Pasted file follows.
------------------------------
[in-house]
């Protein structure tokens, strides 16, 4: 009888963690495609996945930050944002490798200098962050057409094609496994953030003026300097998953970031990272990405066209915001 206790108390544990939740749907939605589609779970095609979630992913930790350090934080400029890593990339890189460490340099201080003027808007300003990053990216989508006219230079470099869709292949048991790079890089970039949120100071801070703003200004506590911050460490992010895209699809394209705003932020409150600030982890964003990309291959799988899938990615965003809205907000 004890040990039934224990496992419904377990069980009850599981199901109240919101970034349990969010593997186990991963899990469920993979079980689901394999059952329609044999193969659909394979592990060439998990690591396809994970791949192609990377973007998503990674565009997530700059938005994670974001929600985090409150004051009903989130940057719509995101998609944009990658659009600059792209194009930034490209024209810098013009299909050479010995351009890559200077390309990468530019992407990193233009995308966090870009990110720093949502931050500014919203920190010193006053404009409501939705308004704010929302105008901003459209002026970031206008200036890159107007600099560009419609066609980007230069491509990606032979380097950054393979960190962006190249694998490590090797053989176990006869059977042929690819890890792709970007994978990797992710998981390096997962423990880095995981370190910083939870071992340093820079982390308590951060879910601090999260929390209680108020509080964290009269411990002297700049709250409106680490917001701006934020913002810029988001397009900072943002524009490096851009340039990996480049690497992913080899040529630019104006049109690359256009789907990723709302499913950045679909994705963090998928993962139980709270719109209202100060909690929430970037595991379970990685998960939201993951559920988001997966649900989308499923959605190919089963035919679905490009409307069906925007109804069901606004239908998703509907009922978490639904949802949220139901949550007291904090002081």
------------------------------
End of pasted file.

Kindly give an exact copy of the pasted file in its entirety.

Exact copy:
[in-house]
């Protein structure tokens, strides 16, 4: 009888963690495609996945930050944002490798200098962050057409094609496994953030003026300097998953970031990272990405066209915001 206790108390544990939740749907939605589609779970095609979630992913930790350090934080400029890593990339890189460490340099201080003027808007300003990053990216989508006219230079470099869709292949048991790079890089970039949120100071801070703003200004506590911050460490992010895209699809394209705003932020409150600030982890964003990309291959799988899938990615965003809205907000 004890040990039934224990496992419904377990069980009850599981199901109240919101970034349990969010593997186990991963899990469920993979079980689901394999059952329609044999193969659909394979592990060439998990690591396809994970791949192609990377973007998503990674565009997530700059938005994670974001929600985090409150004051009903989130940057719509995101998609944009990658659009600059792209194009930034490209024209810098013009299909050479010995351009890559200077390309990468530019992407990193233009995308966090870009990110720093949502931050500014919203920190010193006053404009409501939705308004704010929302105008901003459209002026970031206008200036890159107007600099560009419609066609980007230069491509990606032979380097950054393979960190962006190249694998490590090797053989176990006869059977042929690819890890792709970007994978990797992710998981390096997962423990880095995981370190910083939870071992340093820079982390308590951060879910601090999260929390209680108020509080964290009269411990002297700049709250409106680490917001701006934020913002810029988001397009900072943002524009490096851009340039990996480049690497992913080899040529630019104006049109690359256009789907990723709302499913950045679909994705963090998928993962139980709270719109209202100060909690929430970037595991379970990685998960939201993951559920988001997966649900989308499923959605190919089963035919679905490009409307069906925007109804069901606004239908998703509907009922978490639904949802949220139901949550007291904090002081």